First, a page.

However, in the 17th century, books remain the main broadcaster of images. It is also the prints in books that familiarize us with the progress of science (medicine, botanic, etc.), by playing a major role in spreading new scientific knowledge. And so, facilitating an exponential acceleration in technical development, which then reaches its highlight in the “century of the Lights”, with the illustration of exploratory expeditions so appreciated by the scholars of that time. But it is also because of his educational interest that “enlightened men” then make of the print an essential tool in the transmission of new standards.

However, it is around the second half of the 19th century that engraving, mainly etching, then stops being a simple technique of reproduction to become an instrument of creation. The most standing precursor of this evolution is the brilliant deaf person from Fuendetodos, Francisco de Goya, who had the liberty to express himself freely, in creative   engraving, being able «to make observations, which commissioned works do not usually lead to, where the whim and the invention are not favored». Even if not really necessary, we don’t hesitate to mention his extraordinary series: Whims, The Disasters of the war, The Proverbs, The Ill-assorted or The Bullfight, where we perceive a new apprehension of the practice of engraving, freed from all the constraints of technical purity, finding new resources to serve an innovative aesthetic language, marked by social commitment.

From then on, the artistic prestige of engraving could only grow, strengthened by the commitment of numerous artists. [5] Among them, the painters of nature, and more particularly those connected with the so-called Barbizon school. It is at this moment that famous aquafortists’ groups appear. The previously unlimited publishing, repeated until the material exhaustion of the matrix, begins to be regulated. Publishing gets limited, editions are numbered in order to give to engraving a similar recognition to that of painting, with its status of unique work: the aura of uniqueness, about which Benjamin theorized. It was necessary to get rid of the 18th century conception Antonio Rafael Mengs had so formulated: « the work of the engraver is only a reproduction of technique, supplementary, therefore, the paint and the drawing. »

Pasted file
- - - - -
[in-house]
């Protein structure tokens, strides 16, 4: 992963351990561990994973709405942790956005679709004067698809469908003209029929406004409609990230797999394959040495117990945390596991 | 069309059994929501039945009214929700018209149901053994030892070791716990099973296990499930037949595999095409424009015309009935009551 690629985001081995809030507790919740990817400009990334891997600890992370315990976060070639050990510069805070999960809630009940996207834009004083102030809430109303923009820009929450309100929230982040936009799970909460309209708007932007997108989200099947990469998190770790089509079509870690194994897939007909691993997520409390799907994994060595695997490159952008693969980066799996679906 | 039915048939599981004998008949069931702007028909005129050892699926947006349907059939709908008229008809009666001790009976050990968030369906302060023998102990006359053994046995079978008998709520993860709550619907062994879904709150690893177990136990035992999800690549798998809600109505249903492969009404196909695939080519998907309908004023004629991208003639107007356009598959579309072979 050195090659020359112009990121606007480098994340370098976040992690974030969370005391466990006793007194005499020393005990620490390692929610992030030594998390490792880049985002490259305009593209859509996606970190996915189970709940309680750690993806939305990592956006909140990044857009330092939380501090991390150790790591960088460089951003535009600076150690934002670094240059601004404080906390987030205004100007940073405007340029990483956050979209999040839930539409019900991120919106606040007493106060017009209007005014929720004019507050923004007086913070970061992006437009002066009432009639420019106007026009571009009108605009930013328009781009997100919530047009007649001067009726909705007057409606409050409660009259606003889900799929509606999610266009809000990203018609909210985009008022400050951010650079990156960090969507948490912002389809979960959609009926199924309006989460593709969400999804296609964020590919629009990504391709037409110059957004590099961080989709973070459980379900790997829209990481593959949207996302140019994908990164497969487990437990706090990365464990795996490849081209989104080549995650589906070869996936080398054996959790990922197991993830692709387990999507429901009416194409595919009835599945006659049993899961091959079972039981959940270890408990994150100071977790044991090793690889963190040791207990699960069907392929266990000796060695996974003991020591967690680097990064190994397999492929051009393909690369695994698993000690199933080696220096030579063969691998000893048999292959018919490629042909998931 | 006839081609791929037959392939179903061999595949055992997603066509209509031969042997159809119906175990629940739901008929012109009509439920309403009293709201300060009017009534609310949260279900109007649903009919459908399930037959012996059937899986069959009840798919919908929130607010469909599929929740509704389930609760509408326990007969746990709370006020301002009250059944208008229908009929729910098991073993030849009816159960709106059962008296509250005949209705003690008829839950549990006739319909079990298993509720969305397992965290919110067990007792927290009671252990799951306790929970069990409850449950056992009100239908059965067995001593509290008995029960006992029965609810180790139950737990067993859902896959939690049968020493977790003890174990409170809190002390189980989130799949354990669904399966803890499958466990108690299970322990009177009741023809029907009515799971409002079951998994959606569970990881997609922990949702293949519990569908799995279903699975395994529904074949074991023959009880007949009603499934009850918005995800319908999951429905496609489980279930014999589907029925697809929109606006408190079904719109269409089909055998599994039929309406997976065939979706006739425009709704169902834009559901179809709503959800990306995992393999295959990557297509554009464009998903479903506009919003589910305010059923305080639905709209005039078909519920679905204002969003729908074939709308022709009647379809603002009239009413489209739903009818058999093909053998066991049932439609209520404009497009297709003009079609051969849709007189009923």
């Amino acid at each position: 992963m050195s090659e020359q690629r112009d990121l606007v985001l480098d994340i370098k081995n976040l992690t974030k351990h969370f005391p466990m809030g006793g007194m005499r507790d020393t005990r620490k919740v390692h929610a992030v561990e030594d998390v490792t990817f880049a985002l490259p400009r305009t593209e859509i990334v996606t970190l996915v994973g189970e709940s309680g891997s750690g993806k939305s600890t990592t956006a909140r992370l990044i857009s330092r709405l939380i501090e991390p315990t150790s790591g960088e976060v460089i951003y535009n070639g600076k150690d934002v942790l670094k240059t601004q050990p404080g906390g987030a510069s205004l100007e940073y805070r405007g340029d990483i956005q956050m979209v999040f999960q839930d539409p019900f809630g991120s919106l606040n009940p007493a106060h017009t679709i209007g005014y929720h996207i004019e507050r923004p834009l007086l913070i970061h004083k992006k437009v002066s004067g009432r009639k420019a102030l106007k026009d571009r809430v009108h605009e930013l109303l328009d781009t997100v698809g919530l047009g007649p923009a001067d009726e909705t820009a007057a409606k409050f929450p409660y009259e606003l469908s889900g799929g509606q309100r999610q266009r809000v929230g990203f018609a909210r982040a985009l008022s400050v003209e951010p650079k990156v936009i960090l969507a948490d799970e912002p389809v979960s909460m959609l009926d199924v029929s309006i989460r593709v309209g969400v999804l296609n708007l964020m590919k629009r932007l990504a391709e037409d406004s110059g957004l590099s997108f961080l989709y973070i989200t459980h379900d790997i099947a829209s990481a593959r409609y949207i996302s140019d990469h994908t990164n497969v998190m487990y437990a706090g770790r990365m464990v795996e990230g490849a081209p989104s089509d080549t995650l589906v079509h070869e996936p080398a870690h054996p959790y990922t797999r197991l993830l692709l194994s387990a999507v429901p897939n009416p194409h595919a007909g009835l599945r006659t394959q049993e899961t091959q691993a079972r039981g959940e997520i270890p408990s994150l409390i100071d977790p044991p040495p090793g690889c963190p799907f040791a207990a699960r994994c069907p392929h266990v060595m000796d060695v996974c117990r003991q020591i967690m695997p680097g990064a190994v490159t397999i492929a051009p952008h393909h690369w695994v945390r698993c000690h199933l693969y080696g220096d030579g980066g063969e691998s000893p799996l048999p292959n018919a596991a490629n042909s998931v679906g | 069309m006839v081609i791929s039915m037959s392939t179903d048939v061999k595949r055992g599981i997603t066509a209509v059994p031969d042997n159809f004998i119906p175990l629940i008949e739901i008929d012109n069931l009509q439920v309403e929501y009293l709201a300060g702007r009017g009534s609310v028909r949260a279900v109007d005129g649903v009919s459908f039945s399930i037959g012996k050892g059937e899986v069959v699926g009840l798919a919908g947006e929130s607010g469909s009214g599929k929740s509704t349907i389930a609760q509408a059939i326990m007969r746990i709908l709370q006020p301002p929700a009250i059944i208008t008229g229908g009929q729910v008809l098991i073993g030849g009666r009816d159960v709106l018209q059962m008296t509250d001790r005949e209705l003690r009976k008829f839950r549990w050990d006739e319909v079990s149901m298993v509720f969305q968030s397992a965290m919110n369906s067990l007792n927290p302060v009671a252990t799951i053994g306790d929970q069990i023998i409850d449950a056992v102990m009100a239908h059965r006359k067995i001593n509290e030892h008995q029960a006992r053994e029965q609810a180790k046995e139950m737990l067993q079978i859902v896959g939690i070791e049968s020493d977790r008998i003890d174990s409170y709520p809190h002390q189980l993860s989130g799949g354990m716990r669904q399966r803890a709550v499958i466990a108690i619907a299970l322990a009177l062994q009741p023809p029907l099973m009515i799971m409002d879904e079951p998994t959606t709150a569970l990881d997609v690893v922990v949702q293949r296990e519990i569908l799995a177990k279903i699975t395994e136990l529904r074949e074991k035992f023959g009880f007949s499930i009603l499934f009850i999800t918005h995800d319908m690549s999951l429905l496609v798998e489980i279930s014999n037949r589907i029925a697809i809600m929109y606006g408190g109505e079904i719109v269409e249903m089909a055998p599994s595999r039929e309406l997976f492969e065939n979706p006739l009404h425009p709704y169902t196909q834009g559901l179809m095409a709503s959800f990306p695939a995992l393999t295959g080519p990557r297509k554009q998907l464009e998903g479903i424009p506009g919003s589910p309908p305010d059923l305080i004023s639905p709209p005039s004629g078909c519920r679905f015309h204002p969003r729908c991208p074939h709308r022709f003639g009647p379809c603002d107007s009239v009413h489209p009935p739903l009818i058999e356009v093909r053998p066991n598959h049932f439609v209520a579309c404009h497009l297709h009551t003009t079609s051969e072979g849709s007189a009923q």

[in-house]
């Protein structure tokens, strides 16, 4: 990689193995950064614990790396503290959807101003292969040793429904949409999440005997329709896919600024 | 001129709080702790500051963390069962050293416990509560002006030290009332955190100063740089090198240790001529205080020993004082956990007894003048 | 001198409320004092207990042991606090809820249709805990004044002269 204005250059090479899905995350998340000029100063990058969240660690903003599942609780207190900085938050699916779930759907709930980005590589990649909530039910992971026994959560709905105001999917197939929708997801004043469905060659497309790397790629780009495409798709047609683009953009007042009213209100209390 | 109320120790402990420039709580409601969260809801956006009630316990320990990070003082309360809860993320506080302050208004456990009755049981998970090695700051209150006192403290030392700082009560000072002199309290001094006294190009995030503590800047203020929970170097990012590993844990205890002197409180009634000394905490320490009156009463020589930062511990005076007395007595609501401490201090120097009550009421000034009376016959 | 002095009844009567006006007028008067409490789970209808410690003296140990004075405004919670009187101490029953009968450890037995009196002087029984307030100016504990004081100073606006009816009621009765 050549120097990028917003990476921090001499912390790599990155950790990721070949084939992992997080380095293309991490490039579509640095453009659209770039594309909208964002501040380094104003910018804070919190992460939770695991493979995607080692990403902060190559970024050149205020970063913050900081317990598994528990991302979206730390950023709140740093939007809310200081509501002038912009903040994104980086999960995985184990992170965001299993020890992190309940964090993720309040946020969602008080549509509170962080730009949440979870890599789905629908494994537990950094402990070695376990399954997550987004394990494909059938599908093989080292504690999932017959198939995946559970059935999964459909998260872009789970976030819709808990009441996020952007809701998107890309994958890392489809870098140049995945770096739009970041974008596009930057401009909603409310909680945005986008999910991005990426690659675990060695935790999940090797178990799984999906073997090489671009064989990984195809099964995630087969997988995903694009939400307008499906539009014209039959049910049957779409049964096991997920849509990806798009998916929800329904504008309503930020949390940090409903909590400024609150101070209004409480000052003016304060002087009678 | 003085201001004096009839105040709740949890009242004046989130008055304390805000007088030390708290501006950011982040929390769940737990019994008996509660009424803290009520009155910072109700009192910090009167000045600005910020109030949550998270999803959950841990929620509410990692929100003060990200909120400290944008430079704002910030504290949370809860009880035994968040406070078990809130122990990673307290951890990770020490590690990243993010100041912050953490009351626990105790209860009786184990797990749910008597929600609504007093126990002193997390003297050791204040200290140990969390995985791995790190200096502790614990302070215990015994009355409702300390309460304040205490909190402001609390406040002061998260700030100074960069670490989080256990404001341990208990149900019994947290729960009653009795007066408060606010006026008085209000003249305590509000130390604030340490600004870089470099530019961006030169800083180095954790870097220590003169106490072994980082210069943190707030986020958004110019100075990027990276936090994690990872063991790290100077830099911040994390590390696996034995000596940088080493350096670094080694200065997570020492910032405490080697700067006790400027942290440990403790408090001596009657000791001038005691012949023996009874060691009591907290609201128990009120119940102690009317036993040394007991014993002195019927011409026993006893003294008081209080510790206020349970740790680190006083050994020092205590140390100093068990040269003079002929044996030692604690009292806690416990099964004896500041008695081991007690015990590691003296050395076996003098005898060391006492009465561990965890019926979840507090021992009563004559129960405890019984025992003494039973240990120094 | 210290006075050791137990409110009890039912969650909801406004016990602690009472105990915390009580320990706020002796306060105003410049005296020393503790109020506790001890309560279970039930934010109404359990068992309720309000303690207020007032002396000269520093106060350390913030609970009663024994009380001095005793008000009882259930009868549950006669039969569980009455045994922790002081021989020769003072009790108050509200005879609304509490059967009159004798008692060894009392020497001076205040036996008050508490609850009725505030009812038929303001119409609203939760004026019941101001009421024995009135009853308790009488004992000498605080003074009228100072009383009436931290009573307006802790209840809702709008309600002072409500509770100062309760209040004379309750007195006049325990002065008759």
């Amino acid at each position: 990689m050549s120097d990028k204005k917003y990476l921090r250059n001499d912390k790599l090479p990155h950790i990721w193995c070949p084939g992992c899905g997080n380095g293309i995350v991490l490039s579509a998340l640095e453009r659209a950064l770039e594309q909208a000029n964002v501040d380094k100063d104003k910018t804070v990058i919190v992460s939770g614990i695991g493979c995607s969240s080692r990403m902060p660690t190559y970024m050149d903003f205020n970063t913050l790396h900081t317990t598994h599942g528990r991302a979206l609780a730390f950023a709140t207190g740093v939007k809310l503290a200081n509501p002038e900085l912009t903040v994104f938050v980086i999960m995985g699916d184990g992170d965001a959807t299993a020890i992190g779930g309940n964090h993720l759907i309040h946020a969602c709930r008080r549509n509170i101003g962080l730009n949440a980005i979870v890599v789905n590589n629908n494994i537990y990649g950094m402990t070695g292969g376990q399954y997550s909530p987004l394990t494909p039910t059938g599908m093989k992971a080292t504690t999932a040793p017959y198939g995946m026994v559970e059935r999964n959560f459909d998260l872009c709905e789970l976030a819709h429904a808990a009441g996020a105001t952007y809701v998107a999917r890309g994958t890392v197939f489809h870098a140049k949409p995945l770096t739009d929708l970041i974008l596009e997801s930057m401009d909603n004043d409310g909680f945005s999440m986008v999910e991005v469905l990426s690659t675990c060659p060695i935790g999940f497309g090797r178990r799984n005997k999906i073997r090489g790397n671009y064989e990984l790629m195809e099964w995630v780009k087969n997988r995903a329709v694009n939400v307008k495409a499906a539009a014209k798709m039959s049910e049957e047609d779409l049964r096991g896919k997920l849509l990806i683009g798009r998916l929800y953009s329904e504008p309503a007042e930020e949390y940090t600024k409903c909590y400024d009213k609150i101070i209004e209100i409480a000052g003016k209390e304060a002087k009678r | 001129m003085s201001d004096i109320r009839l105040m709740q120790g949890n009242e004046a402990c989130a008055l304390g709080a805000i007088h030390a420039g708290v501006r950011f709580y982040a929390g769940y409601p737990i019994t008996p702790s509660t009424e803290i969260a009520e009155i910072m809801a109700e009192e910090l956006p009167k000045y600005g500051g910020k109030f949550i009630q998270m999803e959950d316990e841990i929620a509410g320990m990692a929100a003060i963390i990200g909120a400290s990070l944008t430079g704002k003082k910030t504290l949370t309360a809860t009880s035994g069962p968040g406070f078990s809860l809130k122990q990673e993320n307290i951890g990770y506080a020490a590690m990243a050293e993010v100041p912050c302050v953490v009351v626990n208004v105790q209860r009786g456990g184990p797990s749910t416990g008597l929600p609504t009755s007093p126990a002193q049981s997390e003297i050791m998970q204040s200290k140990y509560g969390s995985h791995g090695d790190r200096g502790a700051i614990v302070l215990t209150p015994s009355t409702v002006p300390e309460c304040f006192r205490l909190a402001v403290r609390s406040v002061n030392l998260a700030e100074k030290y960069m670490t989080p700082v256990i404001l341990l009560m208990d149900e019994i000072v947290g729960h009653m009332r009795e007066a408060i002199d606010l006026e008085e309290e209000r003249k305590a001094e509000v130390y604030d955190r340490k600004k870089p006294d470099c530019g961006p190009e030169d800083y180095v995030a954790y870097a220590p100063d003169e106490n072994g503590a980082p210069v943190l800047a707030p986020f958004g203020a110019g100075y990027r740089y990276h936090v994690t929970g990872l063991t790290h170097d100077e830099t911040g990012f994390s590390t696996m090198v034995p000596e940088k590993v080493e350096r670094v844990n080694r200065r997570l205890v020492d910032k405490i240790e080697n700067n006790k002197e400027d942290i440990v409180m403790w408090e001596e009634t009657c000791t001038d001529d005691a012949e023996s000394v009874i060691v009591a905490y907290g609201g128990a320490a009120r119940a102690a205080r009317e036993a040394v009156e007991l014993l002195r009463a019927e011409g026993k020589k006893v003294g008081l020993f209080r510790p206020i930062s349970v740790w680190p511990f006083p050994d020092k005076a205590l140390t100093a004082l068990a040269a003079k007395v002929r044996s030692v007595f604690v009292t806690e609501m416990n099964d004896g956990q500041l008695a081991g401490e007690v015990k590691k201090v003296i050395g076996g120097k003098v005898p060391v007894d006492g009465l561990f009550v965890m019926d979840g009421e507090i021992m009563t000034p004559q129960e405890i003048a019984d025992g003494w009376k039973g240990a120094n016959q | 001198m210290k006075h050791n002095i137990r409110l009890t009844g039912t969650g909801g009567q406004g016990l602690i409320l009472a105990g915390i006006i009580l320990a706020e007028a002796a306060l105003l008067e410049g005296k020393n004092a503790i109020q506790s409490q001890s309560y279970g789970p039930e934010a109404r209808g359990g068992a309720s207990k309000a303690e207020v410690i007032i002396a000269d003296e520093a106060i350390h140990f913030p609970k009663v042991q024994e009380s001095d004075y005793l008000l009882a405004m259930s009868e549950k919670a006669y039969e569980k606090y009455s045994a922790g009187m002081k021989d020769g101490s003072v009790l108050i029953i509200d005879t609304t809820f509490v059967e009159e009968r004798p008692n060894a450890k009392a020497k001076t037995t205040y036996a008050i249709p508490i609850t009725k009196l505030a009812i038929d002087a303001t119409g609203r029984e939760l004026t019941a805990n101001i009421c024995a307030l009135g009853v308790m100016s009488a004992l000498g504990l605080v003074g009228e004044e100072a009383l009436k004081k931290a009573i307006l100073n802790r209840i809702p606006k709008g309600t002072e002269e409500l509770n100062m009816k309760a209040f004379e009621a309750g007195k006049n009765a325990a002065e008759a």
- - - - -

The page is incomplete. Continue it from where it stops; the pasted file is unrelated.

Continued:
Engravers are divided, so to speak, in two very different groups: those engravers who reproduce and those engravers who invent or create. Those engravers in the sanctuary of technical orthodoxy of secrets and receipts of the workshop to produce works of interpretation or reproduction… and those engravers who are ready, not only to break the principles of technical purity, but also to look for new languages in which creation would not be any more hindered by purely technological standards. Consequently, it is artists, and not technicians, who practice engraving and introduce objects there appropriate for the cutting edge movements, which develop at the beginning of the 20th century, inexorably. The activity of the artists who make engravings is prolific and remarkable, as magnificently show the expressionists, notably Kirchner, Beckmann, Dix, Ensor or Munch. Without forgetting the efforts of Picasso, Miró, Braque and many others who found in the engraving a fertile ground for creation.

As in all the fields of creation, World War 2 provoked a rough break the most immediate consequence of which is the translation of the artistic avant-garde epicenter to the United States. So, engraving and graphic arts enjoy there a decisive impulse which is going to change their conception and their function. S. William Hayter transferred his famous Studio 17 from Paris to New York, teaching and spreading, through some of his co-workers and followers, his technical innovations and his conceptual processes. In the United States, in the 1950s, we witness a Print Boom, and studios such as Pratt Contempories (1956), Universal Limited Art Editions (1957) or Tamarind Lithography Workshop (1960) appear. Studios where artists such as Jim Dine, Chatter John, Robert Rauschenberg and Claes Oldenburg experiment and develop widely the principles of graphic arts. Also, Kenneth Tyler, in Gemini G.E.L. of Los Angeles, reluctant to the very trendy lithographic works of that time, collaborated to more complex editions, where technical hybridization and cross-fertilization are constant, with artists as Joseph Albers, Kenneth Noland, Roy Lichtenstein, Rosenquist or Frank Stella, to quote only few of them.

In Europe, this Print Boom arrived a little later and found its justification in plentiful serigraphic publishing of the English pop’s artists also, in those, more contained, of German neo-expressionists, who add to their taste for screen-printing that of photolithography and of Offset. The conceptualists and the Fluxus group also use the print and the multiple reproductions as a constituent of their social mission. In Spain, this graphic hatching only appears in the 1970’s [6], with initiatives as important as Grupo 15 or Polígrafa, and when are created the first galleries of engraving, notably Estiarte. Then happened what Antonio Gallego describes as a period of graphic exuberance. An exuberance which is going to last until the 1990s with the inauguration of the Calcografía Nacional, first museum dedicated to engraving and to graphic works, of the Museo del Grabado Español Contemporáneo, and of ESTAMPA, first international fair of  engraving and series works. All this is accompanied and completed by a multitude of publishing, new galleries, exhibitions, publications and, especially, of prizes and rewards awarded to engraving and to graphic arts. This hatching comes along then with the implementation and development of an unprecedented number of process, languages and graphic products, phenomenon associated to the introduction of electronic tools in graphic creation.